for male voices (T Bar B) and piano (Britten notes that this should be two pianos if performed by a large chorus) Text: anon: from the Oxford Book of Ballads Publisher: Boosey & Hawkes Difficulty level: 2-3 This work had a curious genesis. Britten's stance as a conscientious objector in World War II is well known but his sympathies for those caught... Click To Read More About This Product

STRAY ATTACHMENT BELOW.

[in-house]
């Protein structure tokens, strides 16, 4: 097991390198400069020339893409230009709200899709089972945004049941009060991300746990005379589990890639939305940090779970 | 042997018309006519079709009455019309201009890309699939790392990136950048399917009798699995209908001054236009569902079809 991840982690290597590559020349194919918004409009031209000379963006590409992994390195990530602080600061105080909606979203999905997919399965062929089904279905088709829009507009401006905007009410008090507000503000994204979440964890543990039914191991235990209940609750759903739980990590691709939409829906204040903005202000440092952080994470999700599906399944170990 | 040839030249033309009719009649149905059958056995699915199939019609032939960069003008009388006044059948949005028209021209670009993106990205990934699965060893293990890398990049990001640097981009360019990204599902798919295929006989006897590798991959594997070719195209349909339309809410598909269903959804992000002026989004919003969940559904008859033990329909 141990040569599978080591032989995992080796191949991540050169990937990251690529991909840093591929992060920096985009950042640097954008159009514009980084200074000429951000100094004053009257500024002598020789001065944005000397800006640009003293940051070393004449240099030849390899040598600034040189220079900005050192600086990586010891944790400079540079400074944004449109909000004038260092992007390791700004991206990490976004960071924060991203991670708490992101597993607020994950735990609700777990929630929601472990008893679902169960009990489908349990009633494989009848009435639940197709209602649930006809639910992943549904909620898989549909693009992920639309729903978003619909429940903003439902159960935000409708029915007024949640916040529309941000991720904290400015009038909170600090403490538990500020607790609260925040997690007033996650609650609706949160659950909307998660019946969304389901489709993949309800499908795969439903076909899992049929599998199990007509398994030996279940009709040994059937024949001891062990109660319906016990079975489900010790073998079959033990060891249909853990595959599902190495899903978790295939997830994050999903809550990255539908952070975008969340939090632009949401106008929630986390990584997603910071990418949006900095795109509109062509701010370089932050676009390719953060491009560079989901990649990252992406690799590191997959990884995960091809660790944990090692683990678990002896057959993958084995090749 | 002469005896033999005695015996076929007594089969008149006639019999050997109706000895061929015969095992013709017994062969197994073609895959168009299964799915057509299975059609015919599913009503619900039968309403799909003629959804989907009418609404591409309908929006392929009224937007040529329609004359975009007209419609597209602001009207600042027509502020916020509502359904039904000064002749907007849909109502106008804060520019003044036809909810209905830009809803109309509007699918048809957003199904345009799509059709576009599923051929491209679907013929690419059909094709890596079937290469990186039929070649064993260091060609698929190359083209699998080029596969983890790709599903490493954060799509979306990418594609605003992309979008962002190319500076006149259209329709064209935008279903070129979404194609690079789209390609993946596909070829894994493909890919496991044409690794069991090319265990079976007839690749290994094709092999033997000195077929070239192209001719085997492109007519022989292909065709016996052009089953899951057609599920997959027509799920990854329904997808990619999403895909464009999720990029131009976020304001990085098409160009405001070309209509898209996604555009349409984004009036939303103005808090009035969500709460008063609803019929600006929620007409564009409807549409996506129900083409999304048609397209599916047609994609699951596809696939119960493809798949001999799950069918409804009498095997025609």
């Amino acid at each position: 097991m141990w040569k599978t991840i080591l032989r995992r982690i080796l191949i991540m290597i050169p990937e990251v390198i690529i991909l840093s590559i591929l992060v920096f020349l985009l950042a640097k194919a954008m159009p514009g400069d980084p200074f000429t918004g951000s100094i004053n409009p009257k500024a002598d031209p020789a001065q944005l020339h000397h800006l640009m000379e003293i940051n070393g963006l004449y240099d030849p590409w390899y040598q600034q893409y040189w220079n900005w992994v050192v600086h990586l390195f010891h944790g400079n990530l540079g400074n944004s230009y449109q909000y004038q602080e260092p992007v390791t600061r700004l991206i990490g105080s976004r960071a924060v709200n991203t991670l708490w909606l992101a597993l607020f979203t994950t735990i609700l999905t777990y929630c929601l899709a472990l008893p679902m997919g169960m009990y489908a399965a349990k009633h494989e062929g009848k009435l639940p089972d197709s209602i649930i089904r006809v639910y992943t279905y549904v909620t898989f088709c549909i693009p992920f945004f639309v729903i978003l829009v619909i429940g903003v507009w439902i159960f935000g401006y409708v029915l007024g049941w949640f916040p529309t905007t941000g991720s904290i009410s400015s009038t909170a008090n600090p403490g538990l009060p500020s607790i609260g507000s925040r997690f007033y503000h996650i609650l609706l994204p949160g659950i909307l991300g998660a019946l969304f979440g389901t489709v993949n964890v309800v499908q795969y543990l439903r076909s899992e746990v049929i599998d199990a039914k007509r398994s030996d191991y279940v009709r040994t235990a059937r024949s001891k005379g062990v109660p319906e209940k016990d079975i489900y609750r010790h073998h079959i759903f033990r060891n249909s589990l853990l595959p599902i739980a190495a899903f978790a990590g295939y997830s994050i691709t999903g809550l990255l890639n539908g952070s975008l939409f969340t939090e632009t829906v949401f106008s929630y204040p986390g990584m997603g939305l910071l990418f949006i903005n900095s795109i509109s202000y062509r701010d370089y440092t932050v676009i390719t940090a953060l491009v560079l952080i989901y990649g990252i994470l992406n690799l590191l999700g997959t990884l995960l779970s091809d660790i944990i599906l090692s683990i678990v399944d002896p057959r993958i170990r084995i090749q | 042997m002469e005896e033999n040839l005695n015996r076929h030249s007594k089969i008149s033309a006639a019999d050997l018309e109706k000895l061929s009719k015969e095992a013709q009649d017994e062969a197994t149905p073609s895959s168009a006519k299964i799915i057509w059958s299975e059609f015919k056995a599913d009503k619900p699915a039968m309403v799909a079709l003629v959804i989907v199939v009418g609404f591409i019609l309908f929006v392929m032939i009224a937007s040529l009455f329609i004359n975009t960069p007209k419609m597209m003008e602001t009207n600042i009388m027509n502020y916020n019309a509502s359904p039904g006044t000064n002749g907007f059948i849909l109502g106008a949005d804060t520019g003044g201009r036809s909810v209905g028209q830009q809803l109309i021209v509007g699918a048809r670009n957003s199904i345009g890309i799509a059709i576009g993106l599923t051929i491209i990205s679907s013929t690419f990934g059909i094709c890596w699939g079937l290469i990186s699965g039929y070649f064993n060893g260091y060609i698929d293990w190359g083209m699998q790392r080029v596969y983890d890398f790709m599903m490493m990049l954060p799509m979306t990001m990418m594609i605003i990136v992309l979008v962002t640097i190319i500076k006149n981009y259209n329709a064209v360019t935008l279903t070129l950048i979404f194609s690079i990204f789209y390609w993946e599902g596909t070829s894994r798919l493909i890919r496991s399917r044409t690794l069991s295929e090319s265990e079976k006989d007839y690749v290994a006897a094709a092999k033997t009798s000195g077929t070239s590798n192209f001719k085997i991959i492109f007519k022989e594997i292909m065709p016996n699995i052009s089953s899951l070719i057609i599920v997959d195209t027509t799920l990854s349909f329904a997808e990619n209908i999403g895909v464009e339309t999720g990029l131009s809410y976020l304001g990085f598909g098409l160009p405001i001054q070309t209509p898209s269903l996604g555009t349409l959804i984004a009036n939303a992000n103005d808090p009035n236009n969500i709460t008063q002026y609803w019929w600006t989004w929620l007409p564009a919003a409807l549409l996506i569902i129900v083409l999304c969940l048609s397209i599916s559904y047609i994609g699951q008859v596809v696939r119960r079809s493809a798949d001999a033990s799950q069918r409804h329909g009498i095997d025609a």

for male voices (T Bar B) and piano (Britten notes that this should be two pianos if performed by a large chorus) Text: anon: from the Oxford Book of Ballads Publisher: Boosey & Hawkes Difficulty level: 2-3 This work had a curious genesis. Britten's stance as a conscientious objector in World War II is well known but his sympathies for those caught up in its ramifications were as deeply felt as anyone's. Written in the middle of the war years, this ballad was composed 'For Richard Wood and the musicians of Oflag VIIb - Germany'. Wood had organised a music festival at this officers' POW camp at Eichstätt, Bavaria between February and March 1943 and Britten's work was performed at seven of the concerts.The story tells of an unfaithful wife and her lover (Lady Barnard and little Musgrave) being discovered in flagrante delicto and murdered by the cheated husband, Lord Barnard. The music is wonderfully descriptive of the tale beginning with a plodding piano part and the prosaic opening of the tale. As the baritones and then the tenors join the fray, so intensity grows as the liaison between the two lovers is laid bare. A 'little tiny page' - Lady Barnard's footman - overhears the assignation made between the two, and he dashes off to spill the beans to his master who hastens to catch them red-handed. Musgrave thinks he hears Lord Barnard's hunting horn urging his horses to speed on. His mistress, however, encourages him to lie longer , thinking it is just a shepherd's horn. And so the die is cast. The ending is a moving slow threnody as Barnard laments the death of his wife, urging the gravediggers to put her on top of Musgrave as 'she comes from nobler kin'. This is a wonderfully dramatic work which will be well within the capabilities of most reasonable choirs. It needs a group of singers who can sustain long-ish lines in the slower passages, and counter a possible tendency to flatness in these sections as well. Care should be taken over the balance between the three parts and especially over the division between the two bass parts. The ability (desire) to tell the story with a sense of involvement and of passion will make all the difference to a successful performance. Duration: 10 minutes Paul Spicer, Lichfield, 2011
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